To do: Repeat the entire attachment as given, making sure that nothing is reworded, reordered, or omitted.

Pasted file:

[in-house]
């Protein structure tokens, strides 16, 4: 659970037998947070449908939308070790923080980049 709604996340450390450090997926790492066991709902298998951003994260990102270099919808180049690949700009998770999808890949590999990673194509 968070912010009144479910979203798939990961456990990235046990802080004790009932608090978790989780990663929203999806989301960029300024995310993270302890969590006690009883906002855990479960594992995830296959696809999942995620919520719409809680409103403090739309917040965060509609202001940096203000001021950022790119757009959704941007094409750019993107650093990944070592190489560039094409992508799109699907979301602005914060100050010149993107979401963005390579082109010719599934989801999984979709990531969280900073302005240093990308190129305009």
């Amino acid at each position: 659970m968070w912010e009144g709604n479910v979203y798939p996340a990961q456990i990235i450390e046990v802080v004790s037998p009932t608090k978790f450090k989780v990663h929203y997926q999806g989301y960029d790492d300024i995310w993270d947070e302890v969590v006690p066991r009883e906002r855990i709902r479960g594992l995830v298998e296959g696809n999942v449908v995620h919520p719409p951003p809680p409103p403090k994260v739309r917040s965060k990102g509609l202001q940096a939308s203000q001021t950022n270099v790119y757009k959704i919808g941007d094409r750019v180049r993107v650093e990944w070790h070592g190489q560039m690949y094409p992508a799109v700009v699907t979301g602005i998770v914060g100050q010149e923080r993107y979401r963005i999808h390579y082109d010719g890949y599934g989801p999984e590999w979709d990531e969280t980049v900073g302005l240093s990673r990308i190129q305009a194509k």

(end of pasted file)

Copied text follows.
[in-house]
């Protein structure tokens, strides 16, 4: 659970037998947070449908939308070790923080980049 709604996340450390450090997926790492066991709902298998951003994260990102270099919808180049690949700009998770999808890949590999990673194509 968070912010009144479910979203798939990961456990990235046990802080004790009932608090978790989780990663929203999806989301960029300024995310993270302890969590006690009883906002855990479960594992995830296959696809999942995620919520719409809680409103403090739309917040965060509609202001940096203000001021950022790119757009959704941007094409750019993107650093990944070592190489560039094409992508799109699907979301602005914060100050010149993107979401963005390579082109010719599934989801999984979709990531969280900073302005240093990308190129305009």
């Amino acid at each position: 659970m968070w912010e009144g709604n479910v979203y798939p996340a990961q456990i990235i450390e046990v802080v004790s037998p009932t608090k978790f450090k989780v990663h929203y997926q999806g989301y960029d790492d300024i995310w993270d947070e302890v969590v006690p066991r009883e906002r855990i709902r479960g594992l995830v298998e296959g696809n999942v449908v995620h919520p719409p951003p809680p409103p403090k994260v739309r917040s965060k990102g509609l202001q940096a939308s203000q001021t950022n270099v790119y757009k959704i919808g941007d094409r750019v180049r993107v650093e990944w070790h070592g190489q560039m690949y094409p992508a799109v700009v699907t979301g602005i998770v914060g100050q010149e923080r993107y979401r963005i999808h390579y082109d010719g890949y599934g989801p999984e590999w979709d990531e969280t980049v900073g302005l240093s990673r990308i190129q305009a194509k």